Sanderson is also a great world-builder, he is detailed in fleshing out the comings and goings, the history, the religions, the myths, and the legends of the Final Empire. Because of this we are not only transported into another magical location but w, get to meet and love such deep and complex characters. Oh my, the characters in this series are very well written. I know it’s a cliche to say it, but you aren’t left hanging on each of the character’s motivations, you slowly understand why they had to do what they did. Sanderson believes that no character is perfect, that to be flawed exhibits true humanistic basic traits. We do get our fair share of a love story here, and thank God we didn’t linger too much on the love triangle because that’s just too much. But I’m glad that at the core of this story is the friendship, love and faith developed between the members of Kelsier’s crew. Kelsier is by far one the best characters I’ve ever met, well, next to Vin that is. He is witty, hilarious, brave, rebellious, and hopeful. Kelsier is LIFE. He was the glue that held the group together in the first few parts of the series, until Vin and Elend took up the torch after him.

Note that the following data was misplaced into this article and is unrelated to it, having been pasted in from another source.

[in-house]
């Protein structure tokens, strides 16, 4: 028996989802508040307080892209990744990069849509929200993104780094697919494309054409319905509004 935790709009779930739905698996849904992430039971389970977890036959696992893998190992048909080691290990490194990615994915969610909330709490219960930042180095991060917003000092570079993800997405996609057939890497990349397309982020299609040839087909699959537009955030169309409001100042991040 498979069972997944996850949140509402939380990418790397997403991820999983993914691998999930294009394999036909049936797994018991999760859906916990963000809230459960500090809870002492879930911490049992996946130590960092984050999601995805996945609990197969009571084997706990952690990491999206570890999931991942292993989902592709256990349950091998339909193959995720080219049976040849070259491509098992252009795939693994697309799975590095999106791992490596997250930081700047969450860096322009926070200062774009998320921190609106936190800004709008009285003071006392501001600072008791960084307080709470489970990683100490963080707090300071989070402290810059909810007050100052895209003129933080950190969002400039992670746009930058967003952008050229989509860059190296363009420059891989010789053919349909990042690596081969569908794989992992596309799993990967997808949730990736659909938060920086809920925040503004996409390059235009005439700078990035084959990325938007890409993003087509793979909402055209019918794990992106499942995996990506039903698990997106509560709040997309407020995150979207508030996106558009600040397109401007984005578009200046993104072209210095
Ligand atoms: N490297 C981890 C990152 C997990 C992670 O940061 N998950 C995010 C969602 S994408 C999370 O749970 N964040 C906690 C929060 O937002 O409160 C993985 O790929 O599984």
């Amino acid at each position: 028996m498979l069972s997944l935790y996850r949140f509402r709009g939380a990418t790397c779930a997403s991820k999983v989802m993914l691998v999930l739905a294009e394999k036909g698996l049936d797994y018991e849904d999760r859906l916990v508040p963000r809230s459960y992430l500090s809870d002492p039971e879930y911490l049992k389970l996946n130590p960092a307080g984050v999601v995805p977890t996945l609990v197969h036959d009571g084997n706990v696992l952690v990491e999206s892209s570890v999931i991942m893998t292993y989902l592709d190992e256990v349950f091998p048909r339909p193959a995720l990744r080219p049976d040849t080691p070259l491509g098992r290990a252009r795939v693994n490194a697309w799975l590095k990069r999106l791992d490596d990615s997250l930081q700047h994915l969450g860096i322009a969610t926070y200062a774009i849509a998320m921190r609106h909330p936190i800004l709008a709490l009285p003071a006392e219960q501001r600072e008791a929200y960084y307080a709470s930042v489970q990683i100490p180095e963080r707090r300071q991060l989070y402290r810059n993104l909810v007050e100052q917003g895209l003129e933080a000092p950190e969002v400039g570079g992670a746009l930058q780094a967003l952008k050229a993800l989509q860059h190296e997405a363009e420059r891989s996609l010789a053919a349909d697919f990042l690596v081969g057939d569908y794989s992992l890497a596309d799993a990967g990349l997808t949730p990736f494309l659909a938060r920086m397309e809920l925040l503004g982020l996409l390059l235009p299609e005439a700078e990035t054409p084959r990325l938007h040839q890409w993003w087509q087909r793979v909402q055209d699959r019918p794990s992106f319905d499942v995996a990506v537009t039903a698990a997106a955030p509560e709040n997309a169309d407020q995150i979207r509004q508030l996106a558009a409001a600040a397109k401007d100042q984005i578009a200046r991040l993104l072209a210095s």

The writing of the battle scenes are also pretty epic. It does seem like it is written like a script for a film (hope so? hehe). These segments are full of intense and high octane scenes that peaks at a crescendo and just leaves at you at the end; winded and holding for breath. It’s quite amazing. Now some other reviewers said that the dialogue of this series is straight up normal talk which is somehow not appropriate for a high epic fantasy genre. I’ve read the Wheel of Time series, and it’s dialogue is more fantasy that fantasy itself, even their curses are unique to that world. But comparing it to the Mistborn series, the dialogue in this series seems a bit basic. But you know what, I’m okay with it. Its actually refreshing for me for Sanderson to choose to write it in basic dialogue, so that story can speak for itself. And that’s fine, and I think he is an awesome person for doing that.

Final question, would I recommend the series? HELL, YEAH! Go read it, well if you have time and if 700++ pages of epic glorious fantasy is your cup of tea. Honestly, it amazes me how Sanderson just comes up with these kinds of worlds. I mean does he have a database of magic systems? Is he a reincarnation of Doctor Who? Is he even Human? Just kidding Mr Sanderson. We love your books. Yes we do.

PS: I got bored today and printed out some free bookmarks I got from Pinterest.. Starwars and Owls.. Such a great combination.